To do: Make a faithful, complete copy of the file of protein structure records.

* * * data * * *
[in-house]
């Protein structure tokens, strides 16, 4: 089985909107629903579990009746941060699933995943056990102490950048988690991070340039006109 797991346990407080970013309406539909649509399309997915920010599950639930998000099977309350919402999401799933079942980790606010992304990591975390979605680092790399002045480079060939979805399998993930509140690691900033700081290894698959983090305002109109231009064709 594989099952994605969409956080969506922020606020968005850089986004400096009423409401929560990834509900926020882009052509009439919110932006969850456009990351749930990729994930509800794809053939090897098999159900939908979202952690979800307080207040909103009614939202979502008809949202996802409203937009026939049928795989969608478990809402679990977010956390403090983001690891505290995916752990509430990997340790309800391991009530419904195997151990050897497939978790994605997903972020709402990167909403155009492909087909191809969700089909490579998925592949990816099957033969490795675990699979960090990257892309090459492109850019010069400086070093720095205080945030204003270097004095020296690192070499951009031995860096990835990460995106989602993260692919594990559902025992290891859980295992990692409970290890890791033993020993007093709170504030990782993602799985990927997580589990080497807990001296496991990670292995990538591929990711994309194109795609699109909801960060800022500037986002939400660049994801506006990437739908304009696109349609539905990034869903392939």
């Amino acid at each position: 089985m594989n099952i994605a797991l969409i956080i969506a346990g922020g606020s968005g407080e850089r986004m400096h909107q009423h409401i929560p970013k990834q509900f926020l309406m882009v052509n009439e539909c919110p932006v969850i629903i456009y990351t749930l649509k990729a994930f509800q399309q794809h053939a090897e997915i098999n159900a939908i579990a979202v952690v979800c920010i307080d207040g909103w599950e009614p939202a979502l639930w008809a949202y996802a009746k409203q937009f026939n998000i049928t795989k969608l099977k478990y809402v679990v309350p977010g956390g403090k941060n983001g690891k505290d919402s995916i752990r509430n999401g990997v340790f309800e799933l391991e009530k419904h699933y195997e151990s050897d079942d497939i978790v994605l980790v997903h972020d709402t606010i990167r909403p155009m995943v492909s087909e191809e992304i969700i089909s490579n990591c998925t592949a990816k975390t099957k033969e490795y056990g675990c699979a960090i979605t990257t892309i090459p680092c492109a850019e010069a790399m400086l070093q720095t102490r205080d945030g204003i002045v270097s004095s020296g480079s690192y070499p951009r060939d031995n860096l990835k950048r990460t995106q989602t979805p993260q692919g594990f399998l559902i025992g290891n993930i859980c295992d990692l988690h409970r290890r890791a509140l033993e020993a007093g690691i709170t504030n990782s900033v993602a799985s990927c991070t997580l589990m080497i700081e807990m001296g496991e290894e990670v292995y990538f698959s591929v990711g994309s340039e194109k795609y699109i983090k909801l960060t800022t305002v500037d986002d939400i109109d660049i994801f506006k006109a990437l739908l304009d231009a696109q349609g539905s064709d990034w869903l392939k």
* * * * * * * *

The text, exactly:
[in-house]
């Protein structure tokens, strides 16, 4: 089985909107629903579990009746941060699933995943056990102490950048988690991070340039006109 797991346990407080970013309406539909649509399309997915920010599950639930998000099977309350919402999401799933079942980790606010992304990591975390979605680092790399002045480079060939979805399998993930509140690691900033700081290894698959983090305002109109231009064709 594989099952994605969409956080969506922020606020968005850089986004400096009423409401929560990834509900926020882009052509009439919110932006969850456009990351749930990729994930509800794809053939090897098999159900939908979202952690979800307080207040909103009614939202979502008809949202996802409203937009026939049928795989969608478990809402679990977010956390403090983001690891505290995916752990509430990997340790309800391991009530419904195997151990050897497939978790994605997903972020709402990167909403155009492909087909191809969700089909490579998925592949990816099957033969490795675990699979960090990257892309090459492109850019010069400086070093720095205080945030204003270097004095020296690192070499951009031995860096990835990460995106989602993260692919594990559902025992290891859980295992990692409970290890890791033993020993007093709170504030990782993602799985990927997580589990080497807990001296496991990670292995990538591929990711994309194109795609699109909801960060800022500037986002939400660049994801506006990437739908304009696109349609539905990034869903392939």
């Amino acid at each position: 089985m594989n099952i994605a797991l969409i956080i969506a346990g922020g606020s968005g407080e850089r986004m400096h909107q009423h409401i929560p970013k990834q509900f926020l309406m882009v052509n009439e539909c919110p932006v969850i629903i456009y990351t749930l649509k990729a994930f509800q399309q794809h053939a090897e997915i098999n159900a939908i579990a979202v952690v979800c920010i307080d207040g909103w599950e009614p939202a979502l639930w008809a949202y996802a009746k409203q937009f026939n998000i049928t795989k969608l099977k478990y809402v679990v309350p977010g956390g403090k941060n983001g690891k505290d919402s995916i752990r509430n999401g990997v340790f309800e799933l391991e009530k419904h699933y195997e151990s050897d079942d497939i978790v994605l980790v997903h972020d709402t606010i990167r909403p155009m995943v492909s087909e191809e992304i969700i089909s490579n990591c998925t592949a990816k975390t099957k033969e490795y056990g675990c699979a960090i979605t990257t892309i090459p680092c492109a850019e010069a790399m400086l070093q720095t102490r205080d945030g204003i002045v270097s004095s020296g480079s690192y070499p951009r060939d031995n860096l990835k950048r990460t995106q989602t979805p993260q692919g594990f399998l559902i025992g290891n993930i859980c295992d990692l988690h409970r290890r890791a509140l033993e020993a007093g690691i709170t504030n990782s900033v993602a799985s990927c991070t997580l589990m080497i700081e807990m001296g496991e290894e990670v292995y990538f698959s591929v990711g994309s340039e194109k795609y699109i983090k909801l960060t800022t305002v500037d986002d939400i109109d660049i994801f506006k006109a990437l739908l304009d231009a696109q349609g539905s064709d990034w869903l392939k």